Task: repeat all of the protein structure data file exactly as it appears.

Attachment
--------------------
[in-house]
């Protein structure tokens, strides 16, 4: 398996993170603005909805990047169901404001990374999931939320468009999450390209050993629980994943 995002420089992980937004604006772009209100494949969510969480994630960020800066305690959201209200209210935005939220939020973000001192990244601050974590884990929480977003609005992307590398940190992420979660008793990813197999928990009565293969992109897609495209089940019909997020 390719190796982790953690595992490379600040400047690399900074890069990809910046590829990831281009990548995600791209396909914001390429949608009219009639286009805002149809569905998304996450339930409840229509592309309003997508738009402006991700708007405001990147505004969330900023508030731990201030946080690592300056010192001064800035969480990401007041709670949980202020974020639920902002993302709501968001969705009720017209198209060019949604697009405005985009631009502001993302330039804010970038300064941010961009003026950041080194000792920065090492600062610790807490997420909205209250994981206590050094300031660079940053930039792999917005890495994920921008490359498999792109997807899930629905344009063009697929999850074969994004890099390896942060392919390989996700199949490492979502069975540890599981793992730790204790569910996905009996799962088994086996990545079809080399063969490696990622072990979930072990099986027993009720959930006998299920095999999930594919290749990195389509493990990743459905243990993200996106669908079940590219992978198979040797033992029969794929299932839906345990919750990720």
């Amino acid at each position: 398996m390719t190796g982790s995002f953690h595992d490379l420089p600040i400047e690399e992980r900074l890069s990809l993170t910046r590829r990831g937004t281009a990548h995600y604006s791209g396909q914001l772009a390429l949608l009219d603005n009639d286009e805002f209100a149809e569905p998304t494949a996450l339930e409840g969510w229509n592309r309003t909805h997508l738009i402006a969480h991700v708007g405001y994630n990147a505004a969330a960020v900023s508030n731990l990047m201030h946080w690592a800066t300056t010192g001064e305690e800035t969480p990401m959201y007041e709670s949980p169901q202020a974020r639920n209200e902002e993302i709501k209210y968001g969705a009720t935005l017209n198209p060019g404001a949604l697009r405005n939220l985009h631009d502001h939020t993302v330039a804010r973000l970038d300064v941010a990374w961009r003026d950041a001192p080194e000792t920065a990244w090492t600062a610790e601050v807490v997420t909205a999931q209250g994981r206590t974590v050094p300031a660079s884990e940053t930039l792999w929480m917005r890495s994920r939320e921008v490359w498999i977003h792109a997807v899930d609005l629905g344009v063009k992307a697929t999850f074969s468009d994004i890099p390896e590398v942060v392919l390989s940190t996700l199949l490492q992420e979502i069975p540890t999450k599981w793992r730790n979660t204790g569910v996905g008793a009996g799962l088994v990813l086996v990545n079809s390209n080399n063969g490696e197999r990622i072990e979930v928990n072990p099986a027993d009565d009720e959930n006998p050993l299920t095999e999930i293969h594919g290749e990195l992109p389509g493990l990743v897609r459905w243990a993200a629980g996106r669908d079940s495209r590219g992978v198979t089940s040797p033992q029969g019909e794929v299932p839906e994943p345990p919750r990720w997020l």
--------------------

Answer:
[in-house]
């Protein structure tokens, strides 16, 4: 398996993170603005909805990047169901404001990374999931939320468009999450390209050993629980994943 995002420089992980937004604006772009209100494949969510969480994630960020800066305690959201209200209210935005939220939020973000001192990244601050974590884990929480977003609005992307590398940190992420979660008793990813197999928990009565293969992109897609495209089940019909997020 390719190796982790953690595992490379600040400047690399900074890069990809910046590829990831281009990548995600791209396909914001390429949608009219009639286009805002149809569905998304996450339930409840229509592309309003997508738009402006991700708007405001990147505004969330900023508030731990201030946080690592300056010192001064800035969480990401007041709670949980202020974020639920902002993302709501968001969705009720017209198209060019949604697009405005985009631009502001993302330039804010970038300064941010961009003026950041080194000792920065090492600062610790807490997420909205209250994981206590050094300031660079940053930039792999917005890495994920921008490359498999792109997807899930629905344009063009697929999850074969994004890099390896942060392919390989996700199949490492979502069975540890599981793992730790204790569910996905009996799962088994086996990545079809080399063969490696990622072990979930072990099986027993009720959930006998299920095999999930594919290749990195389509493990990743459905243990993200996106669908079940590219992978198979040797033992029969794929299932839906345990919750990720």
């Amino acid at each position: 398996m390719t190796g982790s995002f953690h595992d490379l420089p600040i400047e690399e992980r900074l890069s990809l993170t910046r590829r990831g937004t281009a990548h995600y604006s791209g396909q914001l772009a390429l949608l009219d603005n009639d286009e805002f209100a149809e569905p998304t494949a996450l339930e409840g969510w229509n592309r309003t909805h997508l738009i402006a969480h991700v708007g405001y994630n990147a505004a969330a960020v900023s508030n731990l990047m201030h946080w690592a800066t300056t010192g001064e305690e800035t969480p990401m959201y007041e709670s949980p169901q202020a974020r639920n209200e902002e993302i709501k209210y968001g969705a009720t935005l017209n198209p060019g404001a949604l697009r405005n939220l985009h631009d502001h939020t993302v330039a804010r973000l970038d300064v941010a990374w961009r003026d950041a001192p080194e000792t920065a990244w090492t600062a610790e601050v807490v997420t909205a999931q209250g994981r206590t974590v050094p300031a660079s884990e940053t930039l792999w929480m917005r890495s994920r939320e921008v490359w498999i977003h792109a997807v899930d609005l629905g344009v063009k992307a697929t999850f074969s468009d994004i890099p390896e590398v942060v392919l390989s940190t996700l199949l490492q992420e979502i069975p540890t999450k599981w793992r730790n979660t204790g569910v996905g008793a009996g799962l088994v990813l086996v990545n079809s390209n080399n063969g490696e197999r990622i072990e979930v928990n072990p099986a027993d009565d009720e959930n006998p050993l299920t095999e999930i293969h594919g290749e990195l992109p389509g493990l990743v897609r459905w243990a993200a629980g996106r669908d079940s495209r590219g992978v198979t089940s040797p033992q029969g019909e794929v299932p839906e994943p345990p919750r990720w997020l």